Nuclear receptors are a family of ligand-regulated transcription factors that are activated by steroid hormones, such as estrogen and progesterone, and various other lipid-soluble signals, including retinoic acid, oxysterols, and thyroid hormone. Unlike most intercellular messengers, the ligands can cross the plasma membrane and directly interact with nuclear receptors inside the cell, rather than having to act via cell surface receptors. Once activated, nuclear receptors directly regulate transcription of genes that control a wide variety of biological processes, including cell proliferation, development, metabolism, and reproduction.
Although nuclear receptors primarily function as transcription factors, some have also been found to regulate cellular functions within the cytoplasm. For example, estrogens act through the estrogen receptor in the cytoplasm of endothelial cells to rapidly activate signaling pathways that control vascular tone and endothelial cell migration.
Nuclear receptors share a common structure, comprising a highly variable amino-terminal domain that includes several distinct transactivation regions (the A/B domain; also referred to as AF1 for activation function 1), a central conserved DNA-binding domain that includes two Zn fingers (the C domain), a short region responsible for nuclear localization (the D domain), and a large fairly well-conserved carboxy-terminal ligand-binding domain (the E domain, or LBD) that also contributes to interactions of the subset of nuclear receptors that form heterodimers. Some also possess a highly variable carboxy-terminal tail (the F domain) that in most cases has unknown functions.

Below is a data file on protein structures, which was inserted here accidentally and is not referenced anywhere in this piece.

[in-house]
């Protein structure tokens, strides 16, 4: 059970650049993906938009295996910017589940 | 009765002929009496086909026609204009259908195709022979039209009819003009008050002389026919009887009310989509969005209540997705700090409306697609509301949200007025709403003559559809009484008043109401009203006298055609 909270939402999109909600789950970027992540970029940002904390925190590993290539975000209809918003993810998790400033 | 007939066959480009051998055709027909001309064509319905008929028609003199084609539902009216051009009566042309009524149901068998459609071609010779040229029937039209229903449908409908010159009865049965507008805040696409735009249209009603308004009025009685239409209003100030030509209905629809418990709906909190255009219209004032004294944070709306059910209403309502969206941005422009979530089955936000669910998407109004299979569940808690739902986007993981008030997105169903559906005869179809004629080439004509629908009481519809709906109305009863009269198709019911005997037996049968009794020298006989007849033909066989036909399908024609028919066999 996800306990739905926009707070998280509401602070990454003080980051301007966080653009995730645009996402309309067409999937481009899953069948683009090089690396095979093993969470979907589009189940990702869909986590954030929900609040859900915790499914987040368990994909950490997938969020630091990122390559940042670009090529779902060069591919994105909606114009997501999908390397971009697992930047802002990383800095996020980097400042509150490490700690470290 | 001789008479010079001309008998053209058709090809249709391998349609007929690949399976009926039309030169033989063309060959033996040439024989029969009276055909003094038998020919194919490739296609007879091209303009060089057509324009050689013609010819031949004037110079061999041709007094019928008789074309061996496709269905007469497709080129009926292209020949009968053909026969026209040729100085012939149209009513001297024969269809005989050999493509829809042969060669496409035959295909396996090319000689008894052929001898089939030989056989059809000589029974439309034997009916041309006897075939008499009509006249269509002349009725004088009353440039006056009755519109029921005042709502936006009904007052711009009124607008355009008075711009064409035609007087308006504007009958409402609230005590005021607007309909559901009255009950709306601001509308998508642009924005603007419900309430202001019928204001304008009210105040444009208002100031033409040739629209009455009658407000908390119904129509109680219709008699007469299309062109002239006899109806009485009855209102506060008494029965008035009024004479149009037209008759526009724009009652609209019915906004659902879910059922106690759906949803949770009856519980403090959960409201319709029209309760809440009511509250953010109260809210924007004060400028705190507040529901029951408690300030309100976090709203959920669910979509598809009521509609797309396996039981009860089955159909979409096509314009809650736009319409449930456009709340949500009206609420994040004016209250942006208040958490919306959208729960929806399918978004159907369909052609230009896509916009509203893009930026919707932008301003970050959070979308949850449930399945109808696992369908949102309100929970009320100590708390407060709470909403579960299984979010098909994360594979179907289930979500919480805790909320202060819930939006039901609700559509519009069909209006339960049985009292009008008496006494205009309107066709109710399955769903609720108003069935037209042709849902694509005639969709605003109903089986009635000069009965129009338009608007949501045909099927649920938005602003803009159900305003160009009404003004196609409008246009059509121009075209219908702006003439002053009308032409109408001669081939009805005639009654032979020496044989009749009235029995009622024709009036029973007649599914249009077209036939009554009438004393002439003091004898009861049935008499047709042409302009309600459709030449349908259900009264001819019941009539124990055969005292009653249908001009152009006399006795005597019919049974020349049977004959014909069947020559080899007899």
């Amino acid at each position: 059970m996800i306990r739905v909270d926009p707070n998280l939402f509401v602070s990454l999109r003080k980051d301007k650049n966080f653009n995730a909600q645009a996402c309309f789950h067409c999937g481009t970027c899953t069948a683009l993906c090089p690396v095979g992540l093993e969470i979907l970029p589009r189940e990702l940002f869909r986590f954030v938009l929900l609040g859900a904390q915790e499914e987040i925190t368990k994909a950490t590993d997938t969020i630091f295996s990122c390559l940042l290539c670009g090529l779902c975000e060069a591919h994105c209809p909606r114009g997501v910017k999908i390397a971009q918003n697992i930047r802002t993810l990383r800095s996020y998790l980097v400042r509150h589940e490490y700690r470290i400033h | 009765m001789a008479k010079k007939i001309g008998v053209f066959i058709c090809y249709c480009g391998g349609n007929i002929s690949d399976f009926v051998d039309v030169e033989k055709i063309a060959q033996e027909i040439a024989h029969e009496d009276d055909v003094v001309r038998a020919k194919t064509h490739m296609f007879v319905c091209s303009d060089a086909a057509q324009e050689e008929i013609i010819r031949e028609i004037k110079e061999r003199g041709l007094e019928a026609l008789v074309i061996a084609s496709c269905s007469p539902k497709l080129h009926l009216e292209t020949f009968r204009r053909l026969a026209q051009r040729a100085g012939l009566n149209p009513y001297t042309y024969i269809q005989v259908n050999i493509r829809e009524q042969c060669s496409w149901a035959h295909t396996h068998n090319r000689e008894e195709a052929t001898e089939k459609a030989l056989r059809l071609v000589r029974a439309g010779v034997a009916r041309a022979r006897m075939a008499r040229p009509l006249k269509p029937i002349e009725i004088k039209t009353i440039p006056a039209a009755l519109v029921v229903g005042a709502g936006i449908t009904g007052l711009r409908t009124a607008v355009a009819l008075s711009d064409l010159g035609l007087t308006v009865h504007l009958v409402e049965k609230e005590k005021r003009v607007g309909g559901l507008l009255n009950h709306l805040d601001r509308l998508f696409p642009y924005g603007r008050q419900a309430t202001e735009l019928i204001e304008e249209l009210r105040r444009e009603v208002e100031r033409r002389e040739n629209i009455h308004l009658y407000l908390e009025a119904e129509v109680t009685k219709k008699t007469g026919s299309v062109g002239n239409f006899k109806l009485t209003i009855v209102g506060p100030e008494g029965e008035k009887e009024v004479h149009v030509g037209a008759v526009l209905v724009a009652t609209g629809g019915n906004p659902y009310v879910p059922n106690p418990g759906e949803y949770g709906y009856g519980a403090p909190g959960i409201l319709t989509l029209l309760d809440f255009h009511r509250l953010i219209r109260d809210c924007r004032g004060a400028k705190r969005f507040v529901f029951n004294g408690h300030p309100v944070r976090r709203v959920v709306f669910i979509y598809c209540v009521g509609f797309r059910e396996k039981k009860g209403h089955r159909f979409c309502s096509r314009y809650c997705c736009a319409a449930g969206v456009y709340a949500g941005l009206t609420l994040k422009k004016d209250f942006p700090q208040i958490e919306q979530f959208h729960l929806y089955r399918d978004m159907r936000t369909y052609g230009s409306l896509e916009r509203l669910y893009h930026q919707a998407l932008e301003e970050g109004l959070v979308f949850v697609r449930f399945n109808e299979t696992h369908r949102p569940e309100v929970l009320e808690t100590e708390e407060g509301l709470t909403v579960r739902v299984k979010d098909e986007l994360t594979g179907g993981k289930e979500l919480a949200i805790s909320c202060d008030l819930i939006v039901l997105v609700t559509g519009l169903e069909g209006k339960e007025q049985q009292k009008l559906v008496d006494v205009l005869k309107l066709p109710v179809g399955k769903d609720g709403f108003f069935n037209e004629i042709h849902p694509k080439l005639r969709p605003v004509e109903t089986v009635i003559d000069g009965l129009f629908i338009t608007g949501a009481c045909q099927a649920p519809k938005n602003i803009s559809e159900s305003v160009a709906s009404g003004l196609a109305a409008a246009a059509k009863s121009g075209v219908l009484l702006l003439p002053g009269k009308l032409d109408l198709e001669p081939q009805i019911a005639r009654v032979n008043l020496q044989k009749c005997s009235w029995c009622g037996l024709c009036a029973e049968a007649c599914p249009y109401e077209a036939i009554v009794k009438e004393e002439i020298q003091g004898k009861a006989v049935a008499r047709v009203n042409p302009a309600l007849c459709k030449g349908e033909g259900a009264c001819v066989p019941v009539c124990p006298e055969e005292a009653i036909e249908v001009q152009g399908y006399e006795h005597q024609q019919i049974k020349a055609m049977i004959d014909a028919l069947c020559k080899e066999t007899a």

A characteristic feature of nuclear receptors with respect to their integrative roles in development and homeostasis is their ability to regulate different genes in different cell types. For example, estrogen receptors regulate different sets of genes in the brain, breast, and uterus that contribute to the distinct functions of those organs. Recent studies indicate that tissue-specific responses are a consequence of binding of nuclear receptors to enhancer elements that are selected in a cell-specific manner. Cell-specific enhancer selection is conferred by the key lineage-determining factors for each cell type, which interact in a collaborative manner to generate open regions of chromatin that provide access points for signal-dependent transcription factors.
Given the wide variety of processes controlled by nuclear receptors, their dysregulation can contribute to numerous diseases, including cancer, diabetes, and infertility. However, because they bind to small molecules, they represent promising therapeutic targets for which selective agonists and antagonists can be engineered. Because nuclear receptors regulate many genes in many tissues, synthetic ligands usually show beneficial therapeutic effects and unwanted side effects that limit clinical use. Major goals in the nuclear receptor field therefore include attaining a better understanding of the mechanisms underlying their actions in specific cell types and ways in which to selectively modulate their activities.